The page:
Today, many pieces of art and memorials remind us of the countless victims of Marxism. They dot the post-Communist space of the former Soviet republics and eastern European countries (Fig. 6.14). The sculptures of the communist leaders, so much celebrated by their radical Western friends and tolerated by sympathetic socialists and "balanced" liberals, moved to the museums after the decades of the dominating presence in public space (Fig. 6.15). No surprise that the lands and people liberated from the tyranny appreciate freedom and celebrate those in the free world who had the moral clarity and courage to call the Marxist regimes evil (Fig. 6.16).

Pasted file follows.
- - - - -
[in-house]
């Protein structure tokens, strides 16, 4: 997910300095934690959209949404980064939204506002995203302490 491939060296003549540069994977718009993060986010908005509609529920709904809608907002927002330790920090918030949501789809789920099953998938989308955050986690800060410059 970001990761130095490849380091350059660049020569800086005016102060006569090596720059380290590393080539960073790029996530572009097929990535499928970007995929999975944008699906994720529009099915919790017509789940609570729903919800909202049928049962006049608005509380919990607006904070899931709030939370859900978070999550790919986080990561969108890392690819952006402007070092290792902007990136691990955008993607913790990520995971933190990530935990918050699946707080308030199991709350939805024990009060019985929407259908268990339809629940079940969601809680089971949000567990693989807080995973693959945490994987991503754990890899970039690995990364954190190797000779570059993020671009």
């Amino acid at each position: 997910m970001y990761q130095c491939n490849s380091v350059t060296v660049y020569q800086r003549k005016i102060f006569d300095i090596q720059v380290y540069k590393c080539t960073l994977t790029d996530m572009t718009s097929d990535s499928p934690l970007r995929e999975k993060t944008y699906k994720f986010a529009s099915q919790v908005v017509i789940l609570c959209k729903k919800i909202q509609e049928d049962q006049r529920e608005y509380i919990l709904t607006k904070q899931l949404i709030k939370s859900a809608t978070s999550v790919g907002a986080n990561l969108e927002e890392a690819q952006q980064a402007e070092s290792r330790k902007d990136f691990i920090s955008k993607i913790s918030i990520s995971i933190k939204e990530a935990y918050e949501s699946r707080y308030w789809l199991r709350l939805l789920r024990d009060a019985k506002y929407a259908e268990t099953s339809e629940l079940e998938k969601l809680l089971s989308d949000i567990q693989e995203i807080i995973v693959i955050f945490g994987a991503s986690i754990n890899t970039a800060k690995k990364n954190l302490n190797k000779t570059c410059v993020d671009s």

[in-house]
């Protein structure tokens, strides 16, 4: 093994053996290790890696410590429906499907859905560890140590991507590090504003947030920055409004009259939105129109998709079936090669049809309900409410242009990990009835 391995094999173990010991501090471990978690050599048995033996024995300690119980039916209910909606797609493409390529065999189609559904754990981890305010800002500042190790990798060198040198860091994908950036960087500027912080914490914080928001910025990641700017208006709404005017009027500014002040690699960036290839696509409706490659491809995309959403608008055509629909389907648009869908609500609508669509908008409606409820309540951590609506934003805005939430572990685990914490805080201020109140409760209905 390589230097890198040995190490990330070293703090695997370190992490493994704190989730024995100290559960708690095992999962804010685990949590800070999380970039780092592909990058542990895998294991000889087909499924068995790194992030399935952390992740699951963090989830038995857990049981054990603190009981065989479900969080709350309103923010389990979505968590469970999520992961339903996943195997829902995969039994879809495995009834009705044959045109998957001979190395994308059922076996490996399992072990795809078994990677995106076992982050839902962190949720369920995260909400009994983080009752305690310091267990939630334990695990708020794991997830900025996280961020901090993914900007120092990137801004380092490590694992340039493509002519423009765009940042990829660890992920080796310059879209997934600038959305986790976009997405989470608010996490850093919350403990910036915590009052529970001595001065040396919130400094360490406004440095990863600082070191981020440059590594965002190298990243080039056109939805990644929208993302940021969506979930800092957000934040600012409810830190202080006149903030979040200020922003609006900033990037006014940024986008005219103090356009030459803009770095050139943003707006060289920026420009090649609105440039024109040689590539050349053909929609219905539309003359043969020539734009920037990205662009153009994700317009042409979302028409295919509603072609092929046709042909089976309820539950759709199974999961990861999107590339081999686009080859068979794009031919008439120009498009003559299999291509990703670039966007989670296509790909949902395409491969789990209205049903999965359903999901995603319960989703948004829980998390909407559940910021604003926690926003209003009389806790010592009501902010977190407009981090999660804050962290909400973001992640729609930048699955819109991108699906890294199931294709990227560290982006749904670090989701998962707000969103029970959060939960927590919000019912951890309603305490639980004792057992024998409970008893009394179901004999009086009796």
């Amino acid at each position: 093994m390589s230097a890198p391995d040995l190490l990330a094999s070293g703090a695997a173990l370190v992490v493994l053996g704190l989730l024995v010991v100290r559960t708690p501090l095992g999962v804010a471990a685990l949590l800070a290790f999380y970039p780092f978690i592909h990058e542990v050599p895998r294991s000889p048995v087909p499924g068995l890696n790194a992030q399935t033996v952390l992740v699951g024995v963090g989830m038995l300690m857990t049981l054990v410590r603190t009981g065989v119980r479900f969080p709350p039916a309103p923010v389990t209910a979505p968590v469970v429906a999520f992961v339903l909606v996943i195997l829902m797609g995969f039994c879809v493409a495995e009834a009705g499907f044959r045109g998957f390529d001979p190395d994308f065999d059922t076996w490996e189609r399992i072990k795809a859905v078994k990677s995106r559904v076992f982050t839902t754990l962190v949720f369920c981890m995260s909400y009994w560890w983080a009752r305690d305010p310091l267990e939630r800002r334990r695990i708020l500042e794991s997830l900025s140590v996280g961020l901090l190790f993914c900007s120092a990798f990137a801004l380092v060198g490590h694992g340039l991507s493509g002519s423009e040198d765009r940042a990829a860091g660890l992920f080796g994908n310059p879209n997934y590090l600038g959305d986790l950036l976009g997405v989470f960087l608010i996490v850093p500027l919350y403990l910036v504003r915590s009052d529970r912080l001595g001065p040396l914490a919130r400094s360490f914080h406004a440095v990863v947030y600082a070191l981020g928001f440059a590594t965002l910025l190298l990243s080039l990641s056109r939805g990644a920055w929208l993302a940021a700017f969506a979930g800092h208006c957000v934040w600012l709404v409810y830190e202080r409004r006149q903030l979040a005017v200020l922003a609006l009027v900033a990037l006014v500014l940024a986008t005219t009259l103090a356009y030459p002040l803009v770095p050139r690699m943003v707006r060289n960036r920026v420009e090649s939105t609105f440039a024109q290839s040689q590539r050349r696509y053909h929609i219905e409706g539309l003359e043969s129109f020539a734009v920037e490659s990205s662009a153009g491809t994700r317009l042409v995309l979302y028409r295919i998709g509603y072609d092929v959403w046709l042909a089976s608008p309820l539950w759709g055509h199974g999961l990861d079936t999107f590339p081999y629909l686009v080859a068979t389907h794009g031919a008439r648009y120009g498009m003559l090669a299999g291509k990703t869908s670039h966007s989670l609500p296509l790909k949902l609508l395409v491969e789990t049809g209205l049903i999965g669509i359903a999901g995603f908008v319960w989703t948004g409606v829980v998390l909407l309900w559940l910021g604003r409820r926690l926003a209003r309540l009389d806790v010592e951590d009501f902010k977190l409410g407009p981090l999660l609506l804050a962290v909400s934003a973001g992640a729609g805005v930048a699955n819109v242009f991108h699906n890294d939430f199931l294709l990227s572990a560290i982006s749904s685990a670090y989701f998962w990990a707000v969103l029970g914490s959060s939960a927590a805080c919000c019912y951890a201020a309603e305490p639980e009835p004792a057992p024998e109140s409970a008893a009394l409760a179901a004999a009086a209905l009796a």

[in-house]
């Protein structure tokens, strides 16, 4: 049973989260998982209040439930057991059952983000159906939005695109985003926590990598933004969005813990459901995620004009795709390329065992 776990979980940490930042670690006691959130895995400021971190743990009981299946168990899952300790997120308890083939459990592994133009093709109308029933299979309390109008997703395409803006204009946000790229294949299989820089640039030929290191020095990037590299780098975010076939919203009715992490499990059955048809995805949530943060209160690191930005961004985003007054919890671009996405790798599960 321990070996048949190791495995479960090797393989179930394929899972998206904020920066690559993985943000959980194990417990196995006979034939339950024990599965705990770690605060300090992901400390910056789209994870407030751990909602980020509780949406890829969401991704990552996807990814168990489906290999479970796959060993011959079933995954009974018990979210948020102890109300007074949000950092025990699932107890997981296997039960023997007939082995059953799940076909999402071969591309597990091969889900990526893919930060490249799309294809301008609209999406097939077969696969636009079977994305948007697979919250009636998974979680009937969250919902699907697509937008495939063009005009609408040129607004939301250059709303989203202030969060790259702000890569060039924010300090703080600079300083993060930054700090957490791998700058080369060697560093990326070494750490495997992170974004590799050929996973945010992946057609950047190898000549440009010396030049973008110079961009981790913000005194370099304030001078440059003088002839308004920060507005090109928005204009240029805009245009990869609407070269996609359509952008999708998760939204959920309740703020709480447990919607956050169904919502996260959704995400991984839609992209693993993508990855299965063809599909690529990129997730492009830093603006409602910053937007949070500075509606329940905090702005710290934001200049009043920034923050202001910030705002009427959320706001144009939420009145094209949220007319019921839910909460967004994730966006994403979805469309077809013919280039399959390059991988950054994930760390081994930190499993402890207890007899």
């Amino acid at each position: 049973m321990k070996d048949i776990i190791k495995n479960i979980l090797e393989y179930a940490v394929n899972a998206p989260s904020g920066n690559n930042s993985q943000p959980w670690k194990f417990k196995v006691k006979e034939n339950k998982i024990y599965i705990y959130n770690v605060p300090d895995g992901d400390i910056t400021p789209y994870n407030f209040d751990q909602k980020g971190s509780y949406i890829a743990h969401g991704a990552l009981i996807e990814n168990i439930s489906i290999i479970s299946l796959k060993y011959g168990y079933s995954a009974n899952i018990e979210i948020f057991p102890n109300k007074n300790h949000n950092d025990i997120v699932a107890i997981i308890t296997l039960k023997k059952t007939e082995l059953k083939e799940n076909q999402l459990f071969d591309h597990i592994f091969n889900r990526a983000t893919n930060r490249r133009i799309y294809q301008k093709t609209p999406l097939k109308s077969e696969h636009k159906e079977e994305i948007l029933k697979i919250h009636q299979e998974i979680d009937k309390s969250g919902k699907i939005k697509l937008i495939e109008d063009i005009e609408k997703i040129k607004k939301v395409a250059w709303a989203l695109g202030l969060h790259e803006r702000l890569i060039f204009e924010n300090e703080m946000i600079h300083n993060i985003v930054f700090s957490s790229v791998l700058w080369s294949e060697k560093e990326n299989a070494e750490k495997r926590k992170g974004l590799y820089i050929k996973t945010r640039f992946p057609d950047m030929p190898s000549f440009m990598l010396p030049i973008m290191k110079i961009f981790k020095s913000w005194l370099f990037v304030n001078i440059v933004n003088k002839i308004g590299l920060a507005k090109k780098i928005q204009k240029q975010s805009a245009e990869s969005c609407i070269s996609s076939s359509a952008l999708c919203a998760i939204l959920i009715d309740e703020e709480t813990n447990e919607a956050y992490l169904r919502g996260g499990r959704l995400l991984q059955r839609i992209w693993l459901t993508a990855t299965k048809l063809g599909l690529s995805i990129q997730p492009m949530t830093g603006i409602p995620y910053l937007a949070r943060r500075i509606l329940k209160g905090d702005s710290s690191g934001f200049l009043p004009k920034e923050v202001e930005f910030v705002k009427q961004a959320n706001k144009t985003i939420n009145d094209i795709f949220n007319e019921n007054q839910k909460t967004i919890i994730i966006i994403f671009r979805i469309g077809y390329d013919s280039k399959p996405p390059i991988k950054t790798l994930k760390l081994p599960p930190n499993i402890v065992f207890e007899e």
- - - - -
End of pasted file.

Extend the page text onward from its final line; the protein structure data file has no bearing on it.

IKI 15 pages 134, 135 foreign radio

Fig. 6.14. Top: monument, Victims of the Totalitarian Regime, in an arts park in Moscow. Bottom: Memorial for the Victims of Political Repression during the 1930–1940s and Early 1950s at the location of the Gulag ALZhIR prison camp near Nur-Sultan (former Astana), the capital of Kazakhstan. The acronym ALZhIR stands for the Akmolinsk Camp of Wives of Traitors to the Motherland. Akmolinsk is the old Soviet name of the city Nur-Sultan (Astana). Photographs (2018 and 2016, respectively) courtesy of Mike Gruntman.

Fig. 6.15. Large sculptures, left-to-right, of "banished" Joseph Stalin, Vladimir Lenin, and bigger Stalin with the outstretched right hand in Tirana, Albania. Photograph (2019) courtesy of Mike Gruntman.

Fig. 6.16. Ronald Reagan in Tbilisi, Georgia. Photograph (2014) courtesy of Mike Gruntman.